Rural women as change agents through access to digital technology

Wirasagoda Arachchillage, Hasanthi Buddhika (2019) Rural women as change agents through access to digital technology. [Thesis (PhD/Research)]

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This research presents the empirical evidence on the impact of digital technology in constructing rural women’s positive identities as agents for change. Specifically, this study explores the multiple identities of rural women embedded within discourses found in literature against the discursive construction of identities by women who actively use digital technology in the contemporary family farming business. It was also intended to reveal how women’s identities are in effect within the rural community in relation to agricultural knowledge sharing, whilst simultaneously assessing their agency and professional development for improved farm performance.

The field work for this study involved five focus group discussions with 42 women farmers over a 14-month period in regional communities of South West Queensland, Australia. Information was analysed using Foucauldian informed analytical methods, which investigated the process of identity construction as an interplay of technologies of power, digital technology and ethics of the self. Foucauldian-based process allowed examination of the dynamics of contemporary family farming, by identifying the relationships among digital technology, discourse, discipline, subject and identity.

Analyses of knowledge, power relations and ethics of the self in family farming suggest that digital technology provides spaces for innovation and change agency for women. The study findings revealed that digital technology served as a catalyst in shaping positive identities associated with characteristics of agents for change, but individual differences were also seen. Participants have the potential to exercise decision making power on how to act and what choices to make within family and the farm where patriarchal power still prevails. At the same time, they maintained expected behaviours, due to positive attitudes encompassed by being a good partner and good mother. This was not to be misconstrued with patriarchal oppression, rather accepted roles in an organisation where family and business could not be easily separated; i.e. blurred boundaries between the family and farm.

The culmination of this work presents an organisational behaviour-based model to reflect rural women’s agency on the decision making process within their farm and the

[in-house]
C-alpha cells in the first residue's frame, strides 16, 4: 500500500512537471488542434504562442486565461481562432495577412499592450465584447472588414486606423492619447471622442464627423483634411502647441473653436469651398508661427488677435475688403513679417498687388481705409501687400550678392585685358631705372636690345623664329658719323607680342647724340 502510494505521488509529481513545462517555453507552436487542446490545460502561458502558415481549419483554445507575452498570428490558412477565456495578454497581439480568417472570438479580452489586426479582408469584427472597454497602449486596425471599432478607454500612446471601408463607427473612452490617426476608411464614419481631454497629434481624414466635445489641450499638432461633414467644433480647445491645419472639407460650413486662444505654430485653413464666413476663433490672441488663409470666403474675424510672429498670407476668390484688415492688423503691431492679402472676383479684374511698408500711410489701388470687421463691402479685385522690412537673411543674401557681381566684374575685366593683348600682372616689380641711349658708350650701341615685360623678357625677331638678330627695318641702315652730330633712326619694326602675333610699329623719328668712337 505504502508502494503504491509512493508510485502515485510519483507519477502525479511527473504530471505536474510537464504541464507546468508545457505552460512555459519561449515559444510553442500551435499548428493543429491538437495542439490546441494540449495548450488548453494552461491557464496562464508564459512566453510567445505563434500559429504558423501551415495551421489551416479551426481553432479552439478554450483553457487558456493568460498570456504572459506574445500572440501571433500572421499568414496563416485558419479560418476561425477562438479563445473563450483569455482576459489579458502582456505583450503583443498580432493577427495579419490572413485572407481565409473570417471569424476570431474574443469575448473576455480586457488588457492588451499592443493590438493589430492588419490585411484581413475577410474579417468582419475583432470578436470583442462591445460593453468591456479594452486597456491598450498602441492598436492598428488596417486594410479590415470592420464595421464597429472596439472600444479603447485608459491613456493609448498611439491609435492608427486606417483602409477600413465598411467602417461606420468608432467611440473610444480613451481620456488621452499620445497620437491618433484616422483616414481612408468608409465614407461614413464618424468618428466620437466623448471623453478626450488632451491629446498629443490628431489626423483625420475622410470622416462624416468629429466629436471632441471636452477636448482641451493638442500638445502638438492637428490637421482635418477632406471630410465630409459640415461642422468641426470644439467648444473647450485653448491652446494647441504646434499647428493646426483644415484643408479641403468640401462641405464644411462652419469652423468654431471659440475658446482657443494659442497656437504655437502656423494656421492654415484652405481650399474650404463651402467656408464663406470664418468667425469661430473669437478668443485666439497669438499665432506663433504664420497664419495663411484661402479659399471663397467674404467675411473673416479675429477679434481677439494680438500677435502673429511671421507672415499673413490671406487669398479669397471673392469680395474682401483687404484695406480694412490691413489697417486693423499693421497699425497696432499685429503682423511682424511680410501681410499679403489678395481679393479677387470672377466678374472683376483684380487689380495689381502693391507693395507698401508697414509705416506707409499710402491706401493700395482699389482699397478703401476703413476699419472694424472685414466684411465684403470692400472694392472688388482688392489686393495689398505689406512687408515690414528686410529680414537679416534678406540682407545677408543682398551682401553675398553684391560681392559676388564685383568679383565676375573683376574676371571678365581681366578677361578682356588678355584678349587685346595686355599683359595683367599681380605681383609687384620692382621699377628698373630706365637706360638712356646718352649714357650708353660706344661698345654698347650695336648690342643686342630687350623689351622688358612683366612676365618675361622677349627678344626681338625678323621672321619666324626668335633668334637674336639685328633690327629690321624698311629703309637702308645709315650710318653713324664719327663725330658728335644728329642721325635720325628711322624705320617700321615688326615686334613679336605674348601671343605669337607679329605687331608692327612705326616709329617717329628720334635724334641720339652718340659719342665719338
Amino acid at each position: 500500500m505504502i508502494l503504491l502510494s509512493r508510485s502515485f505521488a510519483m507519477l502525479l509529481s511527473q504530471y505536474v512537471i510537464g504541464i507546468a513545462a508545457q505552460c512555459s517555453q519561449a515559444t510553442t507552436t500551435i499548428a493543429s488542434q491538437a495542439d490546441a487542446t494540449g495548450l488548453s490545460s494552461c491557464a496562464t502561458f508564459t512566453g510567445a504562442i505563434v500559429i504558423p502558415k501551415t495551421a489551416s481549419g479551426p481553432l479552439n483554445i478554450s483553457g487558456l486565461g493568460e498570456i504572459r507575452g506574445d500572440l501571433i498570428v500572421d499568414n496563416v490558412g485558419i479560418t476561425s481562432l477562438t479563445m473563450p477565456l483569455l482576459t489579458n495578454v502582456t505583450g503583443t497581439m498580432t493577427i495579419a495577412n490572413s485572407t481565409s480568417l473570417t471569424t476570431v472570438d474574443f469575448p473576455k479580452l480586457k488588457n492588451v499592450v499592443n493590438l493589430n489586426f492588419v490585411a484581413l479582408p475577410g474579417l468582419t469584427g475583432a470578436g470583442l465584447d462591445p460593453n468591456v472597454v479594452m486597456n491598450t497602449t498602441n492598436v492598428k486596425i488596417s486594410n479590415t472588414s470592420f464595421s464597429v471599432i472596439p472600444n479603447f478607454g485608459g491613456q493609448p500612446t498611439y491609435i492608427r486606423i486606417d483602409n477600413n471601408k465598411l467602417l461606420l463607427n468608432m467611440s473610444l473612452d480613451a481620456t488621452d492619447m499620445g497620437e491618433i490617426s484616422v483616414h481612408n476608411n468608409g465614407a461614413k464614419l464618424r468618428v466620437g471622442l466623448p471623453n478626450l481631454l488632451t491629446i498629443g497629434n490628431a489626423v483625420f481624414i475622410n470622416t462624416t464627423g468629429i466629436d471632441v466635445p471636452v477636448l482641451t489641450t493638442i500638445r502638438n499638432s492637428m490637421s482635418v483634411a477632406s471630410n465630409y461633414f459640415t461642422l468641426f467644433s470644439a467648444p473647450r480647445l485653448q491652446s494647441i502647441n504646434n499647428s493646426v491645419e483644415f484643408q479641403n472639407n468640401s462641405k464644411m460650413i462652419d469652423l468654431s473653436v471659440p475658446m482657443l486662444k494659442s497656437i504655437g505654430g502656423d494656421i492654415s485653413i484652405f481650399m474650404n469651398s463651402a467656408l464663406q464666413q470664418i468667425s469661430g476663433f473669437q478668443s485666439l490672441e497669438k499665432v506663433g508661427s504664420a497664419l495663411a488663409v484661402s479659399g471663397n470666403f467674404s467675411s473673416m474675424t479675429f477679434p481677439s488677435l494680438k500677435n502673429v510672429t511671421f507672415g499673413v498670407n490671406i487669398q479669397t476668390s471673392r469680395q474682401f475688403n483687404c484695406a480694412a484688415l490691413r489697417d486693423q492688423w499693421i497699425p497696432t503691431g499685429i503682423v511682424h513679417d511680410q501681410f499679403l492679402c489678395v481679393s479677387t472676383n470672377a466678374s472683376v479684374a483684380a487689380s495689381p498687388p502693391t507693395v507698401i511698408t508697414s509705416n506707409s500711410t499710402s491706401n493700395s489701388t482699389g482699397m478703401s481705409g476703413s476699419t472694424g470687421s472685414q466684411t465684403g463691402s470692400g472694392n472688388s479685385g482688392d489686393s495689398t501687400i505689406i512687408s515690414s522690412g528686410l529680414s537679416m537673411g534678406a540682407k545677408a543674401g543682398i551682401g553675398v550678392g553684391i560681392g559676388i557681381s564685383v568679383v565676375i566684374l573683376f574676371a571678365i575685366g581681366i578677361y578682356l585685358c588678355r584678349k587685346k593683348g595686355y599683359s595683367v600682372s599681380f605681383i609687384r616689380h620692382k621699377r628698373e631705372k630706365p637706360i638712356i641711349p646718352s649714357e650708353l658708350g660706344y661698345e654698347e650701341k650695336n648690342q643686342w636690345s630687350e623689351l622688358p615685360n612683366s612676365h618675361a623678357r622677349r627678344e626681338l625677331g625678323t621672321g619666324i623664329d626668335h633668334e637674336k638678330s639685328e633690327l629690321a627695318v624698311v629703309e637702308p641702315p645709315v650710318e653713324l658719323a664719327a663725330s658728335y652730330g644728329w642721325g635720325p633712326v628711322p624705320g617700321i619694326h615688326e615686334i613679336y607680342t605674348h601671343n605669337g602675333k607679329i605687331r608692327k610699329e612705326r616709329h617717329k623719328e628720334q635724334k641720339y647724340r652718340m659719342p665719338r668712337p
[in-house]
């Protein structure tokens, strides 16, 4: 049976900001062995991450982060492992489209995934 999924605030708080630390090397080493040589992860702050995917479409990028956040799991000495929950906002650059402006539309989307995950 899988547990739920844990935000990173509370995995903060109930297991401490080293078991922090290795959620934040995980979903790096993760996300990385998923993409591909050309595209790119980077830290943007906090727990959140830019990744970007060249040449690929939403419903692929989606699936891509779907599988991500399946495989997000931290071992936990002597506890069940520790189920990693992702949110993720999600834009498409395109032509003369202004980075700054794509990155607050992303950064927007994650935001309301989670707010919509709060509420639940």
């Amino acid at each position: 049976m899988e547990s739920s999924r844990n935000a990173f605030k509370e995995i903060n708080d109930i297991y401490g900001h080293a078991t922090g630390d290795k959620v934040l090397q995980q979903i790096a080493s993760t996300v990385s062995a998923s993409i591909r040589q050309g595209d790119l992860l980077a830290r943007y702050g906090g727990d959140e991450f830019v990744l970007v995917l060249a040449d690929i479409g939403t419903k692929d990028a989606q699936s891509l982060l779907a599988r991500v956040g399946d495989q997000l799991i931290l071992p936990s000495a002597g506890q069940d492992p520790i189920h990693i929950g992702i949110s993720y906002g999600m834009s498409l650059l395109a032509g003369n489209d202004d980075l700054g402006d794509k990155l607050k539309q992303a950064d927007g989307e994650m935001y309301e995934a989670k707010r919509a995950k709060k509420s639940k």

broader community by analysing the individuals, farm (as a farm organisation), and community influence in this process. This model can be utilised to understand information flow and reaction to change within the farm organisation, and potentially design more effective approaches designed to bring about significant practice change within regional communities and on-farm. The novelty of this model is that it deals with the farming organisation as a function of the family unit and the farming business, whilst considering how the individuals — family or otherwise — affect this, and the community shapes this.

Throughout the analysis, it was apparent that digital technologies were being utilised by women, empowering themselves within their roles, from family, through farming business, to community. Participants demonstrated their skills in active community engagement as well as networking skills in agricultural information sharing. However, a perception of negative effects brought about by digital technology was also apparent, and these were usually manifest as technology increasing the disconnection between land managers and their land; i.e. farming is also a social choice whereby farmers seek to work within their fields, rather than within offices, and technology is seen as driving farmers towards the latter. Therefore, future work is required to allay such concerns and create an awareness of technology as an aide, rather than solution, through socio-psychological intervention in order to prevent potential technology-related disorders such as technology dependence. This must be considered in future digital agricultural projects because, with the continuing innovation and technology changes, it may become harder to control the balance between ‘real farm life’ and ‘online life’. Findings of this research invites researchers to explore both the productive and constraint nature of power relationships prevailing in the contemporary family farming industry giving due recognition to moral practices of family, and with specific consideration of the role of technology in this dynamic.

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Item Type: Thesis (PhD/Research)
Item Status: Live Archive
Additional Information: Doctor of Philosophy
Faculty/School / Institute/Centre: Historic - Faculty of Business, Education, Law and Arts - School of Management and Enterprise (1 Jul 2013 - 17 Jan 2021)
Faculty/School / Institute/Centre: Historic - Faculty of Business, Education, Law and Arts - School of Management and Enterprise (1 Jul 2013 - 17 Jan 2021)
Supervisors: Bennett, John McLean; Werth, Shalene; Rose, Samantha; Cavaye, Jim
Date Deposited: 04 Sep 2020 05:32
Last Modified: 24 Jul 2022 22:05
Uncontrolled Keywords: rural women, family farming, identity construction, change agent, digital technology, Foucauldian discourse analysis
Fields of Research (2008): 05 Environmental Sciences > 0502 Environmental Science and Management > 050203 Environmental Education and Extension
Fields of Research (2020): 41 ENVIRONMENTAL SCIENCES > 4104 Environmental management > 410403 Environmental education and extension
Identification Number or DOI: doi:10.26192/V44K-5920

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